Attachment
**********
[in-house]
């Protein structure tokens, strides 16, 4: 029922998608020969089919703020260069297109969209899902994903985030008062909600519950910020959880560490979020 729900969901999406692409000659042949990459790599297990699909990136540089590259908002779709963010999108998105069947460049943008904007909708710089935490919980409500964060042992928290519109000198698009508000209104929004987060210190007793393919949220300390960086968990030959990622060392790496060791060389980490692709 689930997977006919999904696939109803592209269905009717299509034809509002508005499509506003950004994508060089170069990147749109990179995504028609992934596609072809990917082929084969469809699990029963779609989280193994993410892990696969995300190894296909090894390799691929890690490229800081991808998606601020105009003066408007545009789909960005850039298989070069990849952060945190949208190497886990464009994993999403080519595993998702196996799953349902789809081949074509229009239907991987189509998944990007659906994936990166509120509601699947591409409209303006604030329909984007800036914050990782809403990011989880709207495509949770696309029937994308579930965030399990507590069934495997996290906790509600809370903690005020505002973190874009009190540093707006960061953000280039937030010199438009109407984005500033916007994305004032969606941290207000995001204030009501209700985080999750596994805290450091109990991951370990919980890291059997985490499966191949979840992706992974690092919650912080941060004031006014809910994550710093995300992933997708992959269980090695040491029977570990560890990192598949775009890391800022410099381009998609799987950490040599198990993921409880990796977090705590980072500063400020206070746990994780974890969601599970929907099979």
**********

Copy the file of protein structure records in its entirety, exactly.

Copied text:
[in-house]
């Protein structure tokens, strides 16, 4: 029922998608020969089919703020260069297109969209899902994903985030008062909600519950910020959880560490979020 729900969901999406692409000659042949990459790599297990699909990136540089590259908002779709963010999108998105069947460049943008904007909708710089935490919980409500964060042992928290519109000198698009508000209104929004987060210190007793393919949220300390960086968990030959990622060392790496060791060389980490692709 689930997977006919999904696939109803592209269905009717299509034809509002508005499509506003950004994508060089170069990147749109990179995504028609992934596609072809990917082929084969469809699990029963779609989280193994993410892990696969995300190894296909090894390799691929890690490229800081991808998606601020105009003066408007545009789909960005850039298989070069990849952060945190949208190497886990464009994993999403080519595993998702196996799953349902789809081949074509229009239907991987189509998944990007659906994936990166509120509601699947591409409209303006604030329909984007800036914050990782809403990011989880709207495509949770696309029937994308579930965030399990507590069934495997996290906790509600809370903690005020505002973190874009009190540093707006960061953000280039937030010199438009109407984005500033916007994305004032969606941290207000995001204030009501209700985080999750596994805290450091109990991951370990919980890291059997985490499966191949979840992706992974690092919650912080941060004031006014809910994550710093995300992933997708992959269980090695040491029977570990560890990192598949775009890391800022410099381009998609799987950490040599198990993921409880990796977090705590980072500063400020206070746990994780974890969601599970929907099979």